Bacteria makes blue jeans green
They can be tight, flared, ripped at the knee. Jeans come in all styles and colours these days, but one hue will always be synonymous with the world’s favourite garment: indigo blue.
To satisfy the world’s seemingly insatiable demand for blue denim, more than 45,000 tonnes of indigo dye are produced every year, with much of the waste making its way into rivers and streams, conservationists say.
On Monday, scientists announced they had developed a greener method to produce the coveted tint — using lab-grown bacteria.
While not yet commercially viable, the technique holds promise for a “much-needed update to the historic, but unsustainable, indigo dyeing process,” researchers wrote in the journal Nature Chemical Biology.
“Demand for the dye is higher than ever before, making its ecological consequences unsustainable,” they warned.
Originally extracted from plants, indigo is one of the oldest dyes, with evidence of its use in textile colouring going back some 6,000 years.
It is prized for being vibrant and long-lasting, and was an important cash crop until humans started making synthetic indigo in the early 1900s.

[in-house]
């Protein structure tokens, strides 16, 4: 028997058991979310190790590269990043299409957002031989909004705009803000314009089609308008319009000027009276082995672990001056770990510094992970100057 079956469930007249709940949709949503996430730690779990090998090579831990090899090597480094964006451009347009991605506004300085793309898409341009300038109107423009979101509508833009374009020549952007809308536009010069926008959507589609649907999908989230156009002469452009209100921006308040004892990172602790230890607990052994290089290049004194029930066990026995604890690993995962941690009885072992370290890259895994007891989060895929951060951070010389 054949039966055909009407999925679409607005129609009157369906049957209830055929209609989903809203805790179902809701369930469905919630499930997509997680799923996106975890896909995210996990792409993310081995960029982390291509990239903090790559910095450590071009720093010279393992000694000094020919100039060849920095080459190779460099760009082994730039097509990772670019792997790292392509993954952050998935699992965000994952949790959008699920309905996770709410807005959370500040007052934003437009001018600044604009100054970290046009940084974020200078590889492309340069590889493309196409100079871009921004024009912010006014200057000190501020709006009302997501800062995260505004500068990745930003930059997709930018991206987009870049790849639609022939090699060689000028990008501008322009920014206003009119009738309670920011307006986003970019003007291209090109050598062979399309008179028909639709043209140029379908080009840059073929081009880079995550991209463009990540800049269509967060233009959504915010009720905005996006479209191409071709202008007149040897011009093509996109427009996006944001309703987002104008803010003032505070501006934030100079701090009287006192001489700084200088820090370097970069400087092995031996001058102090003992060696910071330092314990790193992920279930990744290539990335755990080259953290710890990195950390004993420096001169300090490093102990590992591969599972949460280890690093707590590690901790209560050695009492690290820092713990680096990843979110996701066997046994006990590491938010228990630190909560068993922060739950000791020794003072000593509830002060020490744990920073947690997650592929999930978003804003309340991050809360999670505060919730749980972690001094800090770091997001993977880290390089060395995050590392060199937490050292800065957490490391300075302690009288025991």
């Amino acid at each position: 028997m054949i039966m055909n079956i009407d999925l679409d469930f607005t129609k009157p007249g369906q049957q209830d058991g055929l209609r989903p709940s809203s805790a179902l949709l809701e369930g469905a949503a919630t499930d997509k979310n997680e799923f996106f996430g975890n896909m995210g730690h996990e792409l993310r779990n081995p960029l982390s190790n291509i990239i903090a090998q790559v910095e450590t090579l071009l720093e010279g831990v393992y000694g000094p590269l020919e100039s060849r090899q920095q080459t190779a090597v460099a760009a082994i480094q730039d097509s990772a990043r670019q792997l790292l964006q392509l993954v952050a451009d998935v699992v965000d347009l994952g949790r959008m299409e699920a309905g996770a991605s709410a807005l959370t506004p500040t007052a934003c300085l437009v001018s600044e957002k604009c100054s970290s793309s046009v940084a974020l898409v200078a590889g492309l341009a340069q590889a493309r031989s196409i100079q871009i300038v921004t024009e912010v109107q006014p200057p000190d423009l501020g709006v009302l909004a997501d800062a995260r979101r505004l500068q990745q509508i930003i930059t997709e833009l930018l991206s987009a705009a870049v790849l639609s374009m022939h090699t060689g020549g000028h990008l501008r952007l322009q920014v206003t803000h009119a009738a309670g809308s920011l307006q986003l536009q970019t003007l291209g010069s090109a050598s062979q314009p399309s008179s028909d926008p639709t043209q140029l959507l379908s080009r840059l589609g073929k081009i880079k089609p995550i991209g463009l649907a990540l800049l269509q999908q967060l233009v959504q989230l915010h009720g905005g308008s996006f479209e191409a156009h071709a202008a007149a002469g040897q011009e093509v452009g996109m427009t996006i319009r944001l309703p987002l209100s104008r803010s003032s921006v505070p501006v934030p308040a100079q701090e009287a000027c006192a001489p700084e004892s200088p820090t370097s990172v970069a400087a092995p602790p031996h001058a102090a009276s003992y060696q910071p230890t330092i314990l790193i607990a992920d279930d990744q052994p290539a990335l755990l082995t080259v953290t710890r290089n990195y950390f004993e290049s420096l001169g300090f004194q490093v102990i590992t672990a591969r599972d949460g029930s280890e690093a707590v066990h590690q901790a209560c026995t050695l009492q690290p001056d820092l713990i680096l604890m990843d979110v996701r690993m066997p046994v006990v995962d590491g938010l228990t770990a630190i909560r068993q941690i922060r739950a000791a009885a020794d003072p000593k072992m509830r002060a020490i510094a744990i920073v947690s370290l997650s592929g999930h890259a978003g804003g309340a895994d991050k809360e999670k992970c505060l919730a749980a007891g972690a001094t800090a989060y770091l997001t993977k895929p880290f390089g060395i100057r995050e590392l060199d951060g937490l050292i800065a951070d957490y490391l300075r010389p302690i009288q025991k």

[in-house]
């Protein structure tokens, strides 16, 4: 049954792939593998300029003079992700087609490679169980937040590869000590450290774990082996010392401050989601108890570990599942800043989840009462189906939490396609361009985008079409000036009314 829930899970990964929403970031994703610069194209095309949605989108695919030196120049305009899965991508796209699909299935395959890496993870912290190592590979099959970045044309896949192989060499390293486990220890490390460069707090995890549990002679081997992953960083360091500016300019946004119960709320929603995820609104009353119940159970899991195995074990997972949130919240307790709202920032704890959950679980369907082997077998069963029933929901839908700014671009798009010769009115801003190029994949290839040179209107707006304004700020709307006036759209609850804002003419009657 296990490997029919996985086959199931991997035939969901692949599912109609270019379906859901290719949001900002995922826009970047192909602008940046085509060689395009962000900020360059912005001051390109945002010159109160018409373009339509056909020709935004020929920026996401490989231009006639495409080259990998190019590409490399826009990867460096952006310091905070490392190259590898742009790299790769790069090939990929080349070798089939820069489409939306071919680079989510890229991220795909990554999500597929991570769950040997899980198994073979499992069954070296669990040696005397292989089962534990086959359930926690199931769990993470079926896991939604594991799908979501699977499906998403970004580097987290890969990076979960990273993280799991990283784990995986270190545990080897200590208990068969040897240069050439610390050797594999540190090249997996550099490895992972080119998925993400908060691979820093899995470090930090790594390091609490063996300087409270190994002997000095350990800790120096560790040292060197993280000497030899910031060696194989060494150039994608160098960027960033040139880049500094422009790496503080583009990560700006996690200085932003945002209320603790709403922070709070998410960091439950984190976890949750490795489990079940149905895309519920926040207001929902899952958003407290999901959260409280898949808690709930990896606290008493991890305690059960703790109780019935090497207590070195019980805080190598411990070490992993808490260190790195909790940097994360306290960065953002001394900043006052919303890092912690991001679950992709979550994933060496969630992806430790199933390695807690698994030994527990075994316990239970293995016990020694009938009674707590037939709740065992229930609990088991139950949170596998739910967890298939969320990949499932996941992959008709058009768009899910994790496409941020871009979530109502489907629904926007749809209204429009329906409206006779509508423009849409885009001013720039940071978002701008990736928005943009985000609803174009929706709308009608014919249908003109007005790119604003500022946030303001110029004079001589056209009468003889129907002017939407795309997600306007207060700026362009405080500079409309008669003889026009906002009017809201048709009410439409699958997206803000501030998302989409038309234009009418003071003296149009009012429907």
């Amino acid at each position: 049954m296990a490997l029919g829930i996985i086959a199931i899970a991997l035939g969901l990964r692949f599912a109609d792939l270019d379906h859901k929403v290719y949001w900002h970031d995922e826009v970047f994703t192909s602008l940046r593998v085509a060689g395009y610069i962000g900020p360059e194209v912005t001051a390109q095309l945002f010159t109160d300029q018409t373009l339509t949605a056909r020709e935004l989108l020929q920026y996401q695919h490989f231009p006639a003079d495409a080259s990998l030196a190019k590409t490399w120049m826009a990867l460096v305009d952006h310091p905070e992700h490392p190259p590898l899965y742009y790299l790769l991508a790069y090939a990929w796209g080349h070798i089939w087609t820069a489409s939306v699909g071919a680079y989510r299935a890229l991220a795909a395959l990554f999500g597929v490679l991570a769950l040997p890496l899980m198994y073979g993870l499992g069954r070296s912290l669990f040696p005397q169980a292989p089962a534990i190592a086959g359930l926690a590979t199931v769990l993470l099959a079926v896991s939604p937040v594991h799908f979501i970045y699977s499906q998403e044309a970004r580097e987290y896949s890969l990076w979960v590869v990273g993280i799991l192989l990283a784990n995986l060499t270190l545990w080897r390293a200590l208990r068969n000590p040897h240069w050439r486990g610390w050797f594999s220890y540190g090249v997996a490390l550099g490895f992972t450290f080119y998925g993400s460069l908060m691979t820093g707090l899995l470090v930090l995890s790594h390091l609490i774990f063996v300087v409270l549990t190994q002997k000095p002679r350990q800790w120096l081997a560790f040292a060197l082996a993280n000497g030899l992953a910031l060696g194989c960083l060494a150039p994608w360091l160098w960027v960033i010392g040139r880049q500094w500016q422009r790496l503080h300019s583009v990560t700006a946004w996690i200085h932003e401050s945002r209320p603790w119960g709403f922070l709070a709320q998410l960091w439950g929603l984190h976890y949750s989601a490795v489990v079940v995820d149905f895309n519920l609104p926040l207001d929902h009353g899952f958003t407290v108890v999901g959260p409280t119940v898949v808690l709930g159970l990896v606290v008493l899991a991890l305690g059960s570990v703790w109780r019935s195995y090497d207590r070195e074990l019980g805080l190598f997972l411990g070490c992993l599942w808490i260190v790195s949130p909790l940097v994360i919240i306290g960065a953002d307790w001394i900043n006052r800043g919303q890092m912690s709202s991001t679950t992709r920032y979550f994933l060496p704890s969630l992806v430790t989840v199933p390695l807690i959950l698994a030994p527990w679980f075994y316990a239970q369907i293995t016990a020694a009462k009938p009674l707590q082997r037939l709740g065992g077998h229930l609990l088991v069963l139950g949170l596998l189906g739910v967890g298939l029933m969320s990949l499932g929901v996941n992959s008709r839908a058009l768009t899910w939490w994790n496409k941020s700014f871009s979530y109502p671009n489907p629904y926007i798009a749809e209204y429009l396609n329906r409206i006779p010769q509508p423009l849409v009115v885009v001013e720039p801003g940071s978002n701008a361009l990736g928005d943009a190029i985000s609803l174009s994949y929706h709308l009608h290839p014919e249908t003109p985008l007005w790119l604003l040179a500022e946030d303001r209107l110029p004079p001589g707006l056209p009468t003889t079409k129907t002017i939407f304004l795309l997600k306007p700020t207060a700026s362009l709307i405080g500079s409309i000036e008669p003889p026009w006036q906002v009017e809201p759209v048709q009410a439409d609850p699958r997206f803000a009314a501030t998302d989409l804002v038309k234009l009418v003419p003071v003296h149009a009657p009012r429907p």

Indigo crystals cling easily to the cotton fibres used in jeans and are resistant to laundry detergents, yet flake off slightly with wear-and-tear to yield the sought-after worn-in look.
Some four billion denim garments are produced every year, the vast majority indigo-tinted, said the study authors, and warned of “a serious sustainability problem”.
The first danger: producing indigo dye requires the use of toxic chemicals such as formaldehyde and hydrogen cyanide.
Furthermore, synthesised indigo is insoluble in water, meaning chemicals are needed to make it suitable for dyeing.
‘Not currently feasible’
One such chemical is sodium dithionite, which decomposes into sulfate and sulfite which can corrode equipment and pipes in dye mills and wastewater treatment plants.
“Many dye mills avoid the additional cost of wastewater treatment by dumping the spent dye materials into rivers, where they have negative ecological impacts,” said the research team.
The new method mimics the workings of the Japanese plant Persicaria tinctoria.
Instead of a plant, “we engineered a common lab strain of Escherichia coli, a bacteria found in our gut, to be a chemical factory for the production of indigo dye,” study co-author John Dueber of the University of California’s bioengineering department told AFP.
Like the plant, the bacteria produces a compound called indoxyl, which is insoluble and cannot be used as a dye. By adding a sugar molecule, the indoxyl is turned into indican — a precursor of indigo.
Indican can be stored and transformed into indigo direcly on the cloth when dyeing, by adding an enzyme to the mix.
The lab is working to make the process commercially feasible, Dueber said.
For now, producing five grammes of indigo to colour one pair of jeans would require “several litres of bacteria,” he said, and would be more expensive.